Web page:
“Contrary to popular belief, rain’s greatest enemy is not the rapid felling of trees. Nor is it rising global temperatures, the burning of fossil fuels, or even that telltale hole in the air up there. The single biggest enemy of rain is a person by the name of Gopi. He still lives in our little town and he still hates the rain.”
The eponymous story in Manu Bhattathiri’s The Greatest Enemy of Rain details one man’s lifelong conflict with rain. When he is seven, Gopi’s first day of holidays is ruined by unexpected rain. He raves and rants, prays to and petitions the gods, starting a feud that becomes the mainstay of his life. He falls in love against the backdrop of rain. His life and all its tragicomedy are punctuated by the rain. When he dies, the narrator tells us, it is sure to rain “big, warm droplets.”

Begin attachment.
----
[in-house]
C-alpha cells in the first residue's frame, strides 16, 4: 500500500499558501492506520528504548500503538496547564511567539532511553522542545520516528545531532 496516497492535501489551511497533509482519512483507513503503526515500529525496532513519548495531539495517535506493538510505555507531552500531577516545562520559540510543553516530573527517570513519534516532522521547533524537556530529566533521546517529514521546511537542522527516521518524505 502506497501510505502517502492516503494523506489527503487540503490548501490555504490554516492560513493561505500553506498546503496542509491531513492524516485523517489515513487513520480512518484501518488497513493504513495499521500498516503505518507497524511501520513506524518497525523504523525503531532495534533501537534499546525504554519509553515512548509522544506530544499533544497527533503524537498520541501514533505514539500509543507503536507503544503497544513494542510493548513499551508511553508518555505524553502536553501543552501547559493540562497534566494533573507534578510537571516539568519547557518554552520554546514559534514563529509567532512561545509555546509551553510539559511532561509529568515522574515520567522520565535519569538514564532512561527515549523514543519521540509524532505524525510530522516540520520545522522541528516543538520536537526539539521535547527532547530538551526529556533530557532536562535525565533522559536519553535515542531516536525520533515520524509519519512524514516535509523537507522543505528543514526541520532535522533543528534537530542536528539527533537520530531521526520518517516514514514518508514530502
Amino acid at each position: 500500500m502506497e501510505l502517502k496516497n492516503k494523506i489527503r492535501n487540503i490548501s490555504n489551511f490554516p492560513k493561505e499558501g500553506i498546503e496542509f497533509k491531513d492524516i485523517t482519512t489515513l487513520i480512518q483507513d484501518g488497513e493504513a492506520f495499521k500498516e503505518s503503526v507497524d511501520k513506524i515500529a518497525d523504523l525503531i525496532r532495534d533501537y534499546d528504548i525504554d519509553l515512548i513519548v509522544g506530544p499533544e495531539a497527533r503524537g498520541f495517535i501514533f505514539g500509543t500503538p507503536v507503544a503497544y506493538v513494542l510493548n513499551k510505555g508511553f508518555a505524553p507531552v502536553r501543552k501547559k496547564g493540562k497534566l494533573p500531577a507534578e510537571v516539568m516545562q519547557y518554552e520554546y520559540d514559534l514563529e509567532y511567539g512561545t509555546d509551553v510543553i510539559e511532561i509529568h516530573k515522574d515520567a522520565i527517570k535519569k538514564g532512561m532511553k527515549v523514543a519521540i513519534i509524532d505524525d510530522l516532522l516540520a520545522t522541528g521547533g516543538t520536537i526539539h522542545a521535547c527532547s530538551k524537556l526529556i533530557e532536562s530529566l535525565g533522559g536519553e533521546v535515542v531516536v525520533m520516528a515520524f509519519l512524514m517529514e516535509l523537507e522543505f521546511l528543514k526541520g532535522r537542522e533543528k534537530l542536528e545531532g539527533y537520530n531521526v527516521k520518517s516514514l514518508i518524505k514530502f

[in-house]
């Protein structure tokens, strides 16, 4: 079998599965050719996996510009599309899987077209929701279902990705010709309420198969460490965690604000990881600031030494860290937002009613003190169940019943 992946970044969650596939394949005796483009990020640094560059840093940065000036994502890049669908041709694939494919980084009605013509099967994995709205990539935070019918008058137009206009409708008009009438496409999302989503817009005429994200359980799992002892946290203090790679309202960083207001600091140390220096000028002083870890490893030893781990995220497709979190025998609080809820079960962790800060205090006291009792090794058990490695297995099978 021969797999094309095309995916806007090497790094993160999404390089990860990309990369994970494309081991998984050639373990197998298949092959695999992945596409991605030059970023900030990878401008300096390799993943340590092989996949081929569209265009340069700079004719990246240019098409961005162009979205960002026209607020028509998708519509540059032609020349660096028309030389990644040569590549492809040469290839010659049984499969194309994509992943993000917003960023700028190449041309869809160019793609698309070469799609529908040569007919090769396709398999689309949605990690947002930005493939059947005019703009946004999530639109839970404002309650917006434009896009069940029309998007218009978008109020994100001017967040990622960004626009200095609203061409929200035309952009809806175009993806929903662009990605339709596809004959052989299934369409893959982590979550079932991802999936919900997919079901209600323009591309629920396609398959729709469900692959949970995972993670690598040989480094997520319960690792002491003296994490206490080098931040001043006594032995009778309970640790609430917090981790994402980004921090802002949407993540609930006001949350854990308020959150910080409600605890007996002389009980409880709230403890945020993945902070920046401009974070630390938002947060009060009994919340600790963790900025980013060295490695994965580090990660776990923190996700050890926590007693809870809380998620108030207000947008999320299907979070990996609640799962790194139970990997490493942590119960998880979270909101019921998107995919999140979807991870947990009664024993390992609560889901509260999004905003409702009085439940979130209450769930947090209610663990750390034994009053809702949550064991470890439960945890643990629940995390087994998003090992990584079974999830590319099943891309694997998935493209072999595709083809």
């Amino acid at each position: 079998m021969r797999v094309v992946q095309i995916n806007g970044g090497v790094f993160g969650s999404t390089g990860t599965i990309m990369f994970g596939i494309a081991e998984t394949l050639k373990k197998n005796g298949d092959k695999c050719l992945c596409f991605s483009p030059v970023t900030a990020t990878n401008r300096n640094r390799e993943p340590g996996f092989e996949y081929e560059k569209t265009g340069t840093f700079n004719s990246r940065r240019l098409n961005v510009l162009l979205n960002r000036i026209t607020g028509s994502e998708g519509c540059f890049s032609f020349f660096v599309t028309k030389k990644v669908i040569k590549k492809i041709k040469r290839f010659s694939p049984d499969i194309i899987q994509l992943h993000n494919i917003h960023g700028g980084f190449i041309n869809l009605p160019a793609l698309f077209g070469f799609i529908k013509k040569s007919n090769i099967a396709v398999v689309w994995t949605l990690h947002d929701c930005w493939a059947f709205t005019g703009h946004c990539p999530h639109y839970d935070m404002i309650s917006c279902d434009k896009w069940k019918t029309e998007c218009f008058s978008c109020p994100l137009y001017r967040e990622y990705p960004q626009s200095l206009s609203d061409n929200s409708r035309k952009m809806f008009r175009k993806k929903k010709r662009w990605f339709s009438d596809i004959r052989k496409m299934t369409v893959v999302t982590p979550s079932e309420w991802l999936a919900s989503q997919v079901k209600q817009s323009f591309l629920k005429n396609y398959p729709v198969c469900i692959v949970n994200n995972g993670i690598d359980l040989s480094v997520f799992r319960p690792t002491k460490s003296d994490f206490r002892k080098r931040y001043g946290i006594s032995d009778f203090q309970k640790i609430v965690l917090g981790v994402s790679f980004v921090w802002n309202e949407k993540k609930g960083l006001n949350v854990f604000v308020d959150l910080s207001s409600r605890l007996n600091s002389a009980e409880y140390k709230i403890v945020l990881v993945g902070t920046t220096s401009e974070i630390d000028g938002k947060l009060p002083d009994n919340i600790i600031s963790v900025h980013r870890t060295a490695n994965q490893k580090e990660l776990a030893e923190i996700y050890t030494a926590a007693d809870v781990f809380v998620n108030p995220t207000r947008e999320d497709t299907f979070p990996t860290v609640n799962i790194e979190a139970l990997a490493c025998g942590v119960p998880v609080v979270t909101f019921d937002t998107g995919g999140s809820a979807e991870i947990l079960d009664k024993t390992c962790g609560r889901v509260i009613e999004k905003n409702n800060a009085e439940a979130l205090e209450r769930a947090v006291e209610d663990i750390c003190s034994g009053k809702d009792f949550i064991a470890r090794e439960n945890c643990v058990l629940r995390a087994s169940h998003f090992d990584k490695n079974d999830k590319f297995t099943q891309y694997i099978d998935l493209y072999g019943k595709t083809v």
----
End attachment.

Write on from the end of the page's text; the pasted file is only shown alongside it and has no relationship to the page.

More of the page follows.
This delightful little story with its humour and whimsey and its dark kernel of social critique is a perfect representation of a collection that brings on inappropriate chuckles in the middle of excoriating discomfort and is as entertaining as it is a brutally bright spotlight on human eccentricities and social behaviour.
Small town ambiguities
Bhattathiri’s stories do not conform to…